The Communists Take Power

  • Robin H. E. Shepherd


Primed by the experience of two world wars in less than three decades and the economic depression of the 1930s, the post-Second World War consciousness of Europe was ready for change. The left was particularly well placed to take advantage. The Soviet Union had endured huge sacrifices in defeating the Nazis and this, combined with the leading role played by communists in the resistance movements, appeared to give radical groups the moral right to a certain respect. The fact that the Nazi-Soviet non-aggression treaty1 in August 1939 had led directly to Hitler’s invasion of Poland — the event which triggered the war itself — had been lost amid the mass of upheavals which followed. In any case, the mainstream European left had done such a comprehensive job of white-washing Stalin’s monstrous crimes that the masses were largely ignorant of what communism in practice meant.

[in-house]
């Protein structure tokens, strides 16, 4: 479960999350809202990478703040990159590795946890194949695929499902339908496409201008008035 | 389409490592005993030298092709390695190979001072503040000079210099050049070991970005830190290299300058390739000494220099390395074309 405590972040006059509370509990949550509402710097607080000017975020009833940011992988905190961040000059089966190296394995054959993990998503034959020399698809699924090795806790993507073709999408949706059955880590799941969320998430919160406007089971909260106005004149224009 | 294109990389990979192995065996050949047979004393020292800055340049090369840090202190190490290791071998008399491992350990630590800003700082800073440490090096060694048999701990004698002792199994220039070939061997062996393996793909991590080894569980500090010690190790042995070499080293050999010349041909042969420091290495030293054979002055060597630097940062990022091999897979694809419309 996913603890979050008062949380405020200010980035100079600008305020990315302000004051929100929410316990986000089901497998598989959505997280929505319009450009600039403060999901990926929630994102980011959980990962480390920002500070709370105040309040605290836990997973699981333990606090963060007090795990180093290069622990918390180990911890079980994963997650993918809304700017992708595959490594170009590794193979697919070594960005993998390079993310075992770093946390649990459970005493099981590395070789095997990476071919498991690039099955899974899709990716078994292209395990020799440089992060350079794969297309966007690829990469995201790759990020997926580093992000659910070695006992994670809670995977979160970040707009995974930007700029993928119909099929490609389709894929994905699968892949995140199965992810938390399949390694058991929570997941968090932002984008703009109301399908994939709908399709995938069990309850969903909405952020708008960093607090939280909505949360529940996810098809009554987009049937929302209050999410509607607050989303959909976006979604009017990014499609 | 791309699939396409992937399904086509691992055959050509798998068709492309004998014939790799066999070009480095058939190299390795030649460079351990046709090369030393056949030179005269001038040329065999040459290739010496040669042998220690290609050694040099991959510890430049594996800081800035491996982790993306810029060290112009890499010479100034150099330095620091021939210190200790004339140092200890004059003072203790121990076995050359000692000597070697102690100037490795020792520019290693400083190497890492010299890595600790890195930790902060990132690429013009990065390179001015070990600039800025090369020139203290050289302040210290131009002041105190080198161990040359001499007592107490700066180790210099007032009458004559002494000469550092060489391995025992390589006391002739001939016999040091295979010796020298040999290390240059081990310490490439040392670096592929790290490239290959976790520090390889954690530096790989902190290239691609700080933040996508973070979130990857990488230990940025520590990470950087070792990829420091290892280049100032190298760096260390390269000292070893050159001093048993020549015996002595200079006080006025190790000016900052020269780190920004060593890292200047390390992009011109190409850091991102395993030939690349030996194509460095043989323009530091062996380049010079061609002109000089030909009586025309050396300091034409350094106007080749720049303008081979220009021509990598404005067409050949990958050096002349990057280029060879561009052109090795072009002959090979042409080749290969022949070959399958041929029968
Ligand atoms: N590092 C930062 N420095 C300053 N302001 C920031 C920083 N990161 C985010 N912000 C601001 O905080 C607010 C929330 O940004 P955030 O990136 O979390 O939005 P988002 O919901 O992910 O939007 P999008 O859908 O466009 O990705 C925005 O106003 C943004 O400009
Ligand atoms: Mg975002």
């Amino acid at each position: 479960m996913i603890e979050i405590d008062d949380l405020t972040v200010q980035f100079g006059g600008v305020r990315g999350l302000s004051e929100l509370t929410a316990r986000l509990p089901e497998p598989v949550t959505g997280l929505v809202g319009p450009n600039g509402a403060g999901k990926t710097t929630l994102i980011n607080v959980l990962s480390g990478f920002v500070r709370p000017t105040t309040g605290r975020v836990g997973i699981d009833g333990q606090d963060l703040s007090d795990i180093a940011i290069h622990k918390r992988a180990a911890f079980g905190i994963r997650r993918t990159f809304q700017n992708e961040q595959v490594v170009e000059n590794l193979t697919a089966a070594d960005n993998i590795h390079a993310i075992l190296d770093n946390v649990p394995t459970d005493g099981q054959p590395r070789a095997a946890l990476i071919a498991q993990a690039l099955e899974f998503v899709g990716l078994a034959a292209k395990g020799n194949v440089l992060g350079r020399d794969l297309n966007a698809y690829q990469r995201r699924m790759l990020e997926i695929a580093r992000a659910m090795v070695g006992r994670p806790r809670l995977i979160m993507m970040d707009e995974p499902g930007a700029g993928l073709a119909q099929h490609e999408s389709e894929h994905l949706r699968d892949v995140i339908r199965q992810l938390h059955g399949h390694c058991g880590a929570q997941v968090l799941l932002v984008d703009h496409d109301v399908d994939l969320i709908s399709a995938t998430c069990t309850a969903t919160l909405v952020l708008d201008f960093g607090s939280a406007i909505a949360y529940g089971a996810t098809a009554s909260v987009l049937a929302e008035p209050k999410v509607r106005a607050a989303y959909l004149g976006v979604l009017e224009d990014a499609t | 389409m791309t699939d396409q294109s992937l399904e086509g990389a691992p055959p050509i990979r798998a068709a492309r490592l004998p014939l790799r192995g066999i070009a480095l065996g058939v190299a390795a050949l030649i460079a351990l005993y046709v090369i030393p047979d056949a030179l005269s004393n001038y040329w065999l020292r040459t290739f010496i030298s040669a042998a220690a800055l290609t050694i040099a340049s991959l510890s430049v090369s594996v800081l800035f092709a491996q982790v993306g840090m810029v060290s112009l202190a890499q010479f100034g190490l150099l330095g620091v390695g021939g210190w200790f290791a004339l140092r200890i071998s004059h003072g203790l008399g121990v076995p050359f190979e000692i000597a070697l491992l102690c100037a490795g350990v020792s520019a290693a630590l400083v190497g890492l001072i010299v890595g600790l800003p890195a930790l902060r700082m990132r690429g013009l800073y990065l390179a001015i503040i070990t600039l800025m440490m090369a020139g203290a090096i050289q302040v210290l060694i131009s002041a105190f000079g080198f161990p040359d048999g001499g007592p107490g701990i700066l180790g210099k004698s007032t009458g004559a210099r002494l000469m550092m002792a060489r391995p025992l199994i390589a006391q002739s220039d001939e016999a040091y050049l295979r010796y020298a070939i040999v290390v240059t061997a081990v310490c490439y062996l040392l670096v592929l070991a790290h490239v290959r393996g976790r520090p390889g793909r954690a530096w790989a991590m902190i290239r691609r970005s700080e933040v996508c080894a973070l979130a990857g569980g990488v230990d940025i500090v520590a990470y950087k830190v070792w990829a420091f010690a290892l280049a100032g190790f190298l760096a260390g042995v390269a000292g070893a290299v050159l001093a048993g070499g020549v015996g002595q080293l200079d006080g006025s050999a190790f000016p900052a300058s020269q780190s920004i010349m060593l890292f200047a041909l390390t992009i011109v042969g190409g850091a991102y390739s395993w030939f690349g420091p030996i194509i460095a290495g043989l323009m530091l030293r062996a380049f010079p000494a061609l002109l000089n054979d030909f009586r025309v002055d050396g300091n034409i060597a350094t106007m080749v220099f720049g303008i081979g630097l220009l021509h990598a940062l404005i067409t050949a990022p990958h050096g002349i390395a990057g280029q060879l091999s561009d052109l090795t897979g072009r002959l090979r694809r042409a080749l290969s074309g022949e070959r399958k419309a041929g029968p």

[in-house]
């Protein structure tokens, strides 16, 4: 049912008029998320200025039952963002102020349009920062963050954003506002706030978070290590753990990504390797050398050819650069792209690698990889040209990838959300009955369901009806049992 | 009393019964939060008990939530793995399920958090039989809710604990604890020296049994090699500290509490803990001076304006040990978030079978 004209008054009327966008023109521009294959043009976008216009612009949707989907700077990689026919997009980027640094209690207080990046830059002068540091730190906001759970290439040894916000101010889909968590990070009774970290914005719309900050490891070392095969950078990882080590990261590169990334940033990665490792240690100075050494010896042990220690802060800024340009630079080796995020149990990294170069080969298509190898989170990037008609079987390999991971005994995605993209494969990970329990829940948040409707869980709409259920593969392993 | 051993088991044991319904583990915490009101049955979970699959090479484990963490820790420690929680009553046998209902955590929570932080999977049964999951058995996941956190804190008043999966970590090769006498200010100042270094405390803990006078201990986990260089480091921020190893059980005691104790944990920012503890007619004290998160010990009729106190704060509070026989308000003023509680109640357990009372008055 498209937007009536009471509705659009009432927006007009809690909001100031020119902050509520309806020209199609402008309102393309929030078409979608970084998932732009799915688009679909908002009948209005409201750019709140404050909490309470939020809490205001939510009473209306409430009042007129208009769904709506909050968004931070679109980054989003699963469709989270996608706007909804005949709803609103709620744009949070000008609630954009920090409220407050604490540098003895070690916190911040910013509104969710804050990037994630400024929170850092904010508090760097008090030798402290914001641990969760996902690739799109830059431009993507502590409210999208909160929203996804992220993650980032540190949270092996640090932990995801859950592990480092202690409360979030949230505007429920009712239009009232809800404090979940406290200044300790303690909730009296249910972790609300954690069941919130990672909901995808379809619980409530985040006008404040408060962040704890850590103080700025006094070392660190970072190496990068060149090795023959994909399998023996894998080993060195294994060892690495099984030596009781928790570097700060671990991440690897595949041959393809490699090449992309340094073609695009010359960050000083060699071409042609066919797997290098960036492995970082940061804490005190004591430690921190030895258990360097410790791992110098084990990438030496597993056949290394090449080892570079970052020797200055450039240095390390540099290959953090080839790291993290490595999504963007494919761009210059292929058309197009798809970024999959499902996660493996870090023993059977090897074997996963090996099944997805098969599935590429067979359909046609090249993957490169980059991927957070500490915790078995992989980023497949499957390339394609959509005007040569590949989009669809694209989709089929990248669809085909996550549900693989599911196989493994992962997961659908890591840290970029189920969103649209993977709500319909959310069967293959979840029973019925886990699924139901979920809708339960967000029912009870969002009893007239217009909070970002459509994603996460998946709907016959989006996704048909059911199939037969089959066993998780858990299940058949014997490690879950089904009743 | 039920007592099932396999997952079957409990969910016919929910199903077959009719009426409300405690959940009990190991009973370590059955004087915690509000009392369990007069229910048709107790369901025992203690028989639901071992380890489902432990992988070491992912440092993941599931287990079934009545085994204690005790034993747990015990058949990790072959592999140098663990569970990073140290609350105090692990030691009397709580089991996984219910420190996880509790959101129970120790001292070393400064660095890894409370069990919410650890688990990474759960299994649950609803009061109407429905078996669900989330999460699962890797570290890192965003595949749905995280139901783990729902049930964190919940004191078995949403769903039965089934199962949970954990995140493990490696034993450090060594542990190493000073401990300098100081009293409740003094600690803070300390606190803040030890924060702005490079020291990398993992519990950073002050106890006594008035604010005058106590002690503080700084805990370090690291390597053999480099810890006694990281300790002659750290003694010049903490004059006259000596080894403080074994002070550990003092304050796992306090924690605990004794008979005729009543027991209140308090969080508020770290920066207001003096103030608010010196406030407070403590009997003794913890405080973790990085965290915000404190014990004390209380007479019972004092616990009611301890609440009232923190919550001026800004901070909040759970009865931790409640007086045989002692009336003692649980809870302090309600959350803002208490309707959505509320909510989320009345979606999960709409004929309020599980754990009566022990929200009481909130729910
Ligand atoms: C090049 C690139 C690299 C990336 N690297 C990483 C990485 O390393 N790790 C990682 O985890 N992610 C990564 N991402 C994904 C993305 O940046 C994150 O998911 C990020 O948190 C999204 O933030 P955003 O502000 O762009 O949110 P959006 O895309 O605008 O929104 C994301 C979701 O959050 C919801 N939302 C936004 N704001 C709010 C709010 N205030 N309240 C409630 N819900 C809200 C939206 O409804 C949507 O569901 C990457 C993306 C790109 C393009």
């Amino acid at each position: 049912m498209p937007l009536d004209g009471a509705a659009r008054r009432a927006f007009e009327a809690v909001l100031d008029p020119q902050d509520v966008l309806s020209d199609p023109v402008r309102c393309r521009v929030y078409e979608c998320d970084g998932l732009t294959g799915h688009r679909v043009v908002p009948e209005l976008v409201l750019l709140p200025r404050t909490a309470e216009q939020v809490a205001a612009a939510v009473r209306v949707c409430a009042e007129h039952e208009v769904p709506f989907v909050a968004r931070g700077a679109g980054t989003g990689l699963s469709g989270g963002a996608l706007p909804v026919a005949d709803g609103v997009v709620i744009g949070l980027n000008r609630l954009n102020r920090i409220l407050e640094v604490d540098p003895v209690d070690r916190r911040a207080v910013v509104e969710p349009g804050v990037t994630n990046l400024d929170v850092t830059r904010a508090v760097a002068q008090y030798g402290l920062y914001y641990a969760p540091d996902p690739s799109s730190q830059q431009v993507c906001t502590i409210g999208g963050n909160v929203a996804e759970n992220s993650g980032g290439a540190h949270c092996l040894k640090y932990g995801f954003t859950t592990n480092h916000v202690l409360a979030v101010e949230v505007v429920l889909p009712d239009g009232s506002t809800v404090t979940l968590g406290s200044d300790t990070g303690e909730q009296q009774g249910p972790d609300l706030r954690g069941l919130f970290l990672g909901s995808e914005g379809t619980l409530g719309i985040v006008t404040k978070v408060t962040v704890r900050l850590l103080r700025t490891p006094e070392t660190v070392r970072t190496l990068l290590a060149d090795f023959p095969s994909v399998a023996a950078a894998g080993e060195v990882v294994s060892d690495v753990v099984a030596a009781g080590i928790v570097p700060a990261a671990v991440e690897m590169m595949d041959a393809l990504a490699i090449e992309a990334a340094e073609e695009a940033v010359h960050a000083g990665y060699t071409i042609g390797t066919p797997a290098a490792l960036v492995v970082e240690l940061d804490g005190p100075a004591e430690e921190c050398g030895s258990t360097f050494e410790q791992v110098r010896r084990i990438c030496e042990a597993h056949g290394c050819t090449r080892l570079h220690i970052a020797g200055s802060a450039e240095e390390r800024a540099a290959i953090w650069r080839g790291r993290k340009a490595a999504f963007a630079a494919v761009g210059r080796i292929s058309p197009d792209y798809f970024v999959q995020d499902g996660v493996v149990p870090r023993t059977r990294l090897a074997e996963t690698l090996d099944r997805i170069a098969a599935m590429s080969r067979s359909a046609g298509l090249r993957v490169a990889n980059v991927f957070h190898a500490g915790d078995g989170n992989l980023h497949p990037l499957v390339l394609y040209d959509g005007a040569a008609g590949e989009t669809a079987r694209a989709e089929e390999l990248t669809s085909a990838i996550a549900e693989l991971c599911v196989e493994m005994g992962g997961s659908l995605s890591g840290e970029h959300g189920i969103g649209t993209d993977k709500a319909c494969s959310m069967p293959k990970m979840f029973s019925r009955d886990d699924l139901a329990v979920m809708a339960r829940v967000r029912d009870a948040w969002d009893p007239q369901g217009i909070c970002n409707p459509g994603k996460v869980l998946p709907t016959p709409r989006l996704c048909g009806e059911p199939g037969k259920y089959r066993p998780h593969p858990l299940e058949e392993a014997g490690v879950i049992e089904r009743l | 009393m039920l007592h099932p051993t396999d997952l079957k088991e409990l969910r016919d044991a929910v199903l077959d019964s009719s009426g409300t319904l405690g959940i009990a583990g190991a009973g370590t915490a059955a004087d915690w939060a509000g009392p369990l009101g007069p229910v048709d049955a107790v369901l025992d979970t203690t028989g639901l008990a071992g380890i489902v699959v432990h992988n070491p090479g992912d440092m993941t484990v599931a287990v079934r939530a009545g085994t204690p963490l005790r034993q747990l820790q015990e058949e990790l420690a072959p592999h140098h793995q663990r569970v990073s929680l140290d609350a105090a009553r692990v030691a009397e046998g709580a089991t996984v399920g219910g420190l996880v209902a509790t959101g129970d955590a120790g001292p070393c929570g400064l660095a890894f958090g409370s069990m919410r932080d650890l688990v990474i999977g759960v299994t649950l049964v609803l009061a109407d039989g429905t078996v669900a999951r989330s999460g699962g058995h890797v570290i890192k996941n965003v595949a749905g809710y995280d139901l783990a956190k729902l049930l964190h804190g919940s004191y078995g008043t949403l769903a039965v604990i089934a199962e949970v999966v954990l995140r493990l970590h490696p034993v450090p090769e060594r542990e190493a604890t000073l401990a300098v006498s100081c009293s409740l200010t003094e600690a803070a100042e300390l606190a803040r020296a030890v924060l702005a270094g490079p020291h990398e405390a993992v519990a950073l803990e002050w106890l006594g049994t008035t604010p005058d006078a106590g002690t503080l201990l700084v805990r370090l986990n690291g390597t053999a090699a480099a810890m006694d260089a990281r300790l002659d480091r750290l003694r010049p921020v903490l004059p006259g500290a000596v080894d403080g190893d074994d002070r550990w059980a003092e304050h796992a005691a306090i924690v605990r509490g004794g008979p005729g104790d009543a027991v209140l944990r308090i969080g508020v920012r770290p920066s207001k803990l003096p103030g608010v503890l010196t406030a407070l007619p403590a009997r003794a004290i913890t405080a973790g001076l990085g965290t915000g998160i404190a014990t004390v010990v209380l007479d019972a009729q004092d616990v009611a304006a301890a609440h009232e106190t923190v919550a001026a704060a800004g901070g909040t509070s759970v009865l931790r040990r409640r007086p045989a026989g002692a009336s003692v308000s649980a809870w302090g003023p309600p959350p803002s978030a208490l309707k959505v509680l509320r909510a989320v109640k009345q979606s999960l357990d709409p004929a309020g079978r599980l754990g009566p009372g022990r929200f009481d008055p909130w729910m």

Economic Reform Communist Party Soviet Bloc Political Prisoner Soviet Leader 
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  1. 4.
    See R. Conquest, The Great Terror, revised edition (Harmondsworth: Penguin Books, 1971).Google Scholar
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    A translation is contained at the end of Dubček’s autobiography: A. Dubček, Hope Dies Last (London: HarperCollins, 1993).Google Scholar
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    See George Leggett, The Cheka: Lenin’s Political Police (Oxford: Clarendon Press, 1986).Google Scholar
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    ‘The whole Czechoslovak affair left the Soviet leaders with a profound distrust of intellectuals, especially in the humanities and social sciences, as well as of all economic reformers.’ Geoffrey Hosking, A History of the Soviet Union (London: Fontana Paperbacks and William Collins, 1985), p. 374Google Scholar
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© Robin H. E. Shepherd 2000

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  • Robin H. E. Shepherd

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